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not getting to the gym that third time didn’t mean she had failed or that she couldn’t succeed. Instead I asked her to see how much she had done, especially in light of her husband’s accident and in comparison to what she had been doing just six weeks before. She had already come a long ways and was consis- tently being active three days a week. She looked at me in amaze- ment. It had never occurred to her to acknowledge what she had done or that she had succeeded to be ac- tive three times a week.


Focusing on Successes to Stay Motivated She realized that she had only fo- cused on the negative, coloring her perspective and validating her inner self-criticism. It was eye-opening for her, and she felt excited about the upcoming week. She no longer wanted to throw in the towel. That next week she added a fourth day because she wanted to, not because she feared being harshly judged for missing it.


This made me think back to my mother who, with my help, started exercising just three years ago. She had always been sedentary, and when she didn’t reach the goals we had set for the second week she said “I can’t do this”. But we focused on what she could do and we set goals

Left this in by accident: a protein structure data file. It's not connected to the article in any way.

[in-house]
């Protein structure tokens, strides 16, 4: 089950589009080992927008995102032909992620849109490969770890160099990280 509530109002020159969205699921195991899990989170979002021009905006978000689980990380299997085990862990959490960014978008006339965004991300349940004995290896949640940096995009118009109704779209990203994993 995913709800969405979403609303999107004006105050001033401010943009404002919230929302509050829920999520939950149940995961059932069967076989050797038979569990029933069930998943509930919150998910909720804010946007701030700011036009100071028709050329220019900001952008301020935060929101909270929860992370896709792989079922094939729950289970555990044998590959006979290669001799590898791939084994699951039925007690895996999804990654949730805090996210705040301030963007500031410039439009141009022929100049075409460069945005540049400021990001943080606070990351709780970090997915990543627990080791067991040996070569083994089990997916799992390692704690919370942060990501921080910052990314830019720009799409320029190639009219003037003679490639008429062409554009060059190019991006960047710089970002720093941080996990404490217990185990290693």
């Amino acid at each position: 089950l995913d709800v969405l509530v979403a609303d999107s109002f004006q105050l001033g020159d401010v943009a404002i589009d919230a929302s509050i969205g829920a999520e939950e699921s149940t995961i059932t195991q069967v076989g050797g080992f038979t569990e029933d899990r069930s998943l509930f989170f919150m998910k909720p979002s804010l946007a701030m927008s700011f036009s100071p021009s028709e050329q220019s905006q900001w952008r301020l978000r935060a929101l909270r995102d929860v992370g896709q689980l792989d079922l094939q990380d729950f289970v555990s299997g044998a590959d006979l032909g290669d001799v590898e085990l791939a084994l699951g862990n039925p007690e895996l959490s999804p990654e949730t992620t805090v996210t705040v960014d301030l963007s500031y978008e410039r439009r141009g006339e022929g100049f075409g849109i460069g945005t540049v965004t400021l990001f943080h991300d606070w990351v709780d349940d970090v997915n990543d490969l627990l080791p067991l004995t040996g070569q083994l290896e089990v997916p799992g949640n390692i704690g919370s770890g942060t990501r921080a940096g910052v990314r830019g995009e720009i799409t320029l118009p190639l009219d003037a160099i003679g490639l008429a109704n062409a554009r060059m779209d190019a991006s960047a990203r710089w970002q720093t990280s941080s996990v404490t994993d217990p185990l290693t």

ice what has gone rself on the back, what didn’t go so


re is something you m that or not.”


based on what was right for her, not what she was supposed to do. She has been exercising and adding more activities ever since, and today she can’t imagine not wanting to be moving. Yet she has weeks where she just can’t make it happen, and she lets them come and go. She doesn’t dwell on them, but gets right back into the swing of things the following weeks. Without the judgment for what she didn’t do, she focuses on what she can do and enjoys herself.


Allowing for Ups and Downs is Healthier Living This is a lifestyle approach to fitness that allows for flexible goals, ups and downs, and “blowing it” just because life happens. It is also a way to celebrate what is accomplished, learn from what doesn’t, and to pick up where you left off – without the inner criticism.


From now on, notice what has gone well and pat yourself on the back, and then look at what didn’t go so well and see if there is something you can learn from that or not. Either way, let it go and let yourself get back on track without the big stick.


Excerpt taken from “Feel Great in Your Body”


Alice is America’s Healthy Lifestyle Coach and bestselling author. She shows people how to finally succeed at healthy eating, regular exercise and long-term weight loss in a way that is enjoyable and feels so good they stay motivated and can easily maintain their new changes. Receive her e-book “Feel Your Personal Best” with 9 tips for success.


www.AHealthyLifestyleWorks.com/ freegift


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